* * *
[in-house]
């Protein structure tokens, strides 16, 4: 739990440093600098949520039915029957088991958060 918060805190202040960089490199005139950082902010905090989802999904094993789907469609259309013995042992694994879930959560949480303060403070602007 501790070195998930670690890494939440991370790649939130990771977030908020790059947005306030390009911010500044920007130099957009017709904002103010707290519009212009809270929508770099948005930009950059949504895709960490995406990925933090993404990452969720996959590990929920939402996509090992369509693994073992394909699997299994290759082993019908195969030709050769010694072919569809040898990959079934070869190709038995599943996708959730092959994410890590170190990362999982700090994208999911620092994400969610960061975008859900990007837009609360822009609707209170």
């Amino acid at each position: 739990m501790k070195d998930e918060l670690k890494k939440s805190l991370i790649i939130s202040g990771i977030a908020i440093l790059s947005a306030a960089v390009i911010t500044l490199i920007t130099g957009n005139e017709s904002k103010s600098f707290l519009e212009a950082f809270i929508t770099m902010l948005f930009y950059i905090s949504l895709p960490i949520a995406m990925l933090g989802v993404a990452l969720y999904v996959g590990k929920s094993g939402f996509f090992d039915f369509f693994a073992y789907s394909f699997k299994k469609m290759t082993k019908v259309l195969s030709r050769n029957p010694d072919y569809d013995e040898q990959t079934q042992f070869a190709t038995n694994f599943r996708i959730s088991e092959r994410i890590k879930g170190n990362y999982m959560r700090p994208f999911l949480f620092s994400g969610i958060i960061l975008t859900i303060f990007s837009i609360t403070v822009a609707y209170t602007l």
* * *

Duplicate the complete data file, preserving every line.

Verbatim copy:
[in-house]
């Protein structure tokens, strides 16, 4: 739990440093600098949520039915029957088991958060 918060805190202040960089490199005139950082902010905090989802999904094993789907469609259309013995042992694994879930959560949480303060403070602007 501790070195998930670690890494939440991370790649939130990771977030908020790059947005306030390009911010500044920007130099957009017709904002103010707290519009212009809270929508770099948005930009950059949504895709960490995406990925933090993404990452969720996959590990929920939402996509090992369509693994073992394909699997299994290759082993019908195969030709050769010694072919569809040898990959079934070869190709038995599943996708959730092959994410890590170190990362999982700090994208999911620092994400969610960061975008859900990007837009609360822009609707209170």
């Amino acid at each position: 739990m501790k070195d998930e918060l670690k890494k939440s805190l991370i790649i939130s202040g990771i977030a908020i440093l790059s947005a306030a960089v390009i911010t500044l490199i920007t130099g957009n005139e017709s904002k103010s600098f707290l519009e212009a950082f809270i929508t770099m902010l948005f930009y950059i905090s949504l895709p960490i949520a995406m990925l933090g989802v993404a990452l969720y999904v996959g590990k929920s094993g939402f996509f090992d039915f369509f693994a073992y789907s394909f699997k299994k469609m290759t082993k019908v259309l195969s030709r050769n029957p010694d072919y569809d013995e040898q990959t079934q042992f070869a190709t038995n694994f599943r996708i959730s088991e092959r994410i890590k879930g170190n990362y999982m959560r700090p994208f999911l949480f620092s994400g969610i958060i960061l975008t859900i303060f990007s837009i609360t403070v822009a609707y209170t602007l």